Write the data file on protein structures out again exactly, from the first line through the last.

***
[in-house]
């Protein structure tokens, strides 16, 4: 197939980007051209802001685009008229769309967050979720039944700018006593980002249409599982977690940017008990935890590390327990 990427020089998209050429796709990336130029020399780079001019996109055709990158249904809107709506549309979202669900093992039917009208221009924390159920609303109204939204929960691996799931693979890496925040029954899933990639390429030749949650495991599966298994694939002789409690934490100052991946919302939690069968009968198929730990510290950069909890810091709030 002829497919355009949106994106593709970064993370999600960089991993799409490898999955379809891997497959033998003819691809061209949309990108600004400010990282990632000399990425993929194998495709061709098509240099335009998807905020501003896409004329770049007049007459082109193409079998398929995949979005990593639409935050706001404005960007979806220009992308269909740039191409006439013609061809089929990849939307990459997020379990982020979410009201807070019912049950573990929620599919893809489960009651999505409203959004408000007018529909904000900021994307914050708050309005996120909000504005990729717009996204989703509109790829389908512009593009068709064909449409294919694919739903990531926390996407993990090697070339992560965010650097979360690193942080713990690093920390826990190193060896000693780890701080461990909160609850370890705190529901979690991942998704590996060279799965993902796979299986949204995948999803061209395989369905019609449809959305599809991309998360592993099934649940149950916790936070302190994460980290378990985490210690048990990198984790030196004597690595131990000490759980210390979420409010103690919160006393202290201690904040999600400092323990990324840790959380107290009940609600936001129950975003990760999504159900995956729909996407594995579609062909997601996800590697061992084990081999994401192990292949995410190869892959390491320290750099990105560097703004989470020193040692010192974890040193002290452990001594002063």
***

[in-house]
């Protein structure tokens, strides 16, 4: 197939980007051209802001685009008229769309967050979720039944700018006593980002249409599982977690940017008990935890590390327990 990427020089998209050429796709990336130029020399780079001019996109055709990158249904809107709506549309979202669900093992039917009208221009924390159920609303109204939204929960691996799931693979890496925040029954899933990639390429030749949650495991599966298994694939002789409690934490100052991946919302939690069968009968198929730990510290950069909890810091709030 002829497919355009949106994106593709970064993370999600960089991993799409490898999955379809891997497959033998003819691809061209949309990108600004400010990282990632000399990425993929194998495709061709098509240099335009998807905020501003896409004329770049007049007459082109193409079998398929995949979005990593639409935050706001404005960007979806220009992308269909740039191409006439013609061809089929990849939307990459997020379990982020979410009201807070019912049950573990929620599919893809489960009651999505409203959004408000007018529909904000900021994307914050708050309005996120909000504005990729717009996204989703509109790829389908512009593009068709064909449409294919694919739903990531926390996407993990090697070339992560965010650097979360690193942080713990690093920390826990190193060896000693780890701080461990909160609850370890705190529901979690991942998704590996060279799965993902796979299986949204995948999803061209395989369905019609449809959305599809991309998360592993099934649940149950916790936070302190994460980290378990985490210690048990990198984790030196004597690595131990000490759980210390979420409010103690919160006393202290201690904040999600400092323990990324840790959380107290009940609600936001129950975003990760999504159900995956729909996407594995579609062909997601996800590697061992084990081999994401192990292949995410190869892959390491320290750099990105560097703004989470020193040692010192974890040193002290452990001594002063």